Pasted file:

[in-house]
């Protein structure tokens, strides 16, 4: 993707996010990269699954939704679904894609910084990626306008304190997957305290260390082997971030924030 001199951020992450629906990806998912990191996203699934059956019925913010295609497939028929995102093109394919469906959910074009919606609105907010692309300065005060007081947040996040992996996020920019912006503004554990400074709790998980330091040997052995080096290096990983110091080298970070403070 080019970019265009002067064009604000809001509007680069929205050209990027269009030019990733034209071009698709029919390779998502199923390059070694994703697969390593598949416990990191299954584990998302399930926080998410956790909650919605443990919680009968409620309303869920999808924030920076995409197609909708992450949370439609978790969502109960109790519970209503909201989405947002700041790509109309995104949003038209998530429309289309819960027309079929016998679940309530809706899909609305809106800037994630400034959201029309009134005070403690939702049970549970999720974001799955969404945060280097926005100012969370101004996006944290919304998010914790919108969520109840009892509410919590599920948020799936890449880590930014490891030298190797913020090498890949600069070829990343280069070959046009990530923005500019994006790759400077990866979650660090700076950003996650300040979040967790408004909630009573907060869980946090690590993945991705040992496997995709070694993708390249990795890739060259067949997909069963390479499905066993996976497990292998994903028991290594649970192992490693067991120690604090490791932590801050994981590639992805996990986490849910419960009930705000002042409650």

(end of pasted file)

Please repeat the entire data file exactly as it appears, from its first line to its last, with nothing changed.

[in-house]
């Protein structure tokens, strides 16, 4: 993707996010990269699954939704679904894609910084990626306008304190997957305290260390082997971030924030 001199951020992450629906990806998912990191996203699934059956019925913010295609497939028929995102093109394919469906959910074009919606609105907010692309300065005060007081947040996040992996996020920019912006503004554990400074709790998980330091040997052995080096290096990983110091080298970070403070 080019970019265009002067064009604000809001509007680069929205050209990027269009030019990733034209071009698709029919390779998502199923390059070694994703697969390593598949416990990191299954584990998302399930926080998410956790909650919605443990919680009968409620309303869920999808924030920076995409197609909708992450949370439609978790969502109960109790519970209503909201989405947002700041790509109309995104949003038209998530429309289309819960027309079929016998679940309530809706899909609305809106800037994630400034959201029309009134005070403690939702049970549970999720974001799955969404945060280097926005100012969370101004996006944290919304998010914790919108969520109840009892509410919590599920948020799936890449880590930014490891030298190797913020090498890949600069070829990343280069070959046009990530923005500019994006790759400077990866979650660090700076950003996650300040979040967790408004909630009573907060869980946090690590993945991705040992496997995709070694993708390249990795890739060259067949997909069963390479499905066993996976497990292998994903028991290594649970192992490693067991120690604090490791932590801050994981590639992805996990986490849910419960009930705000002042409650």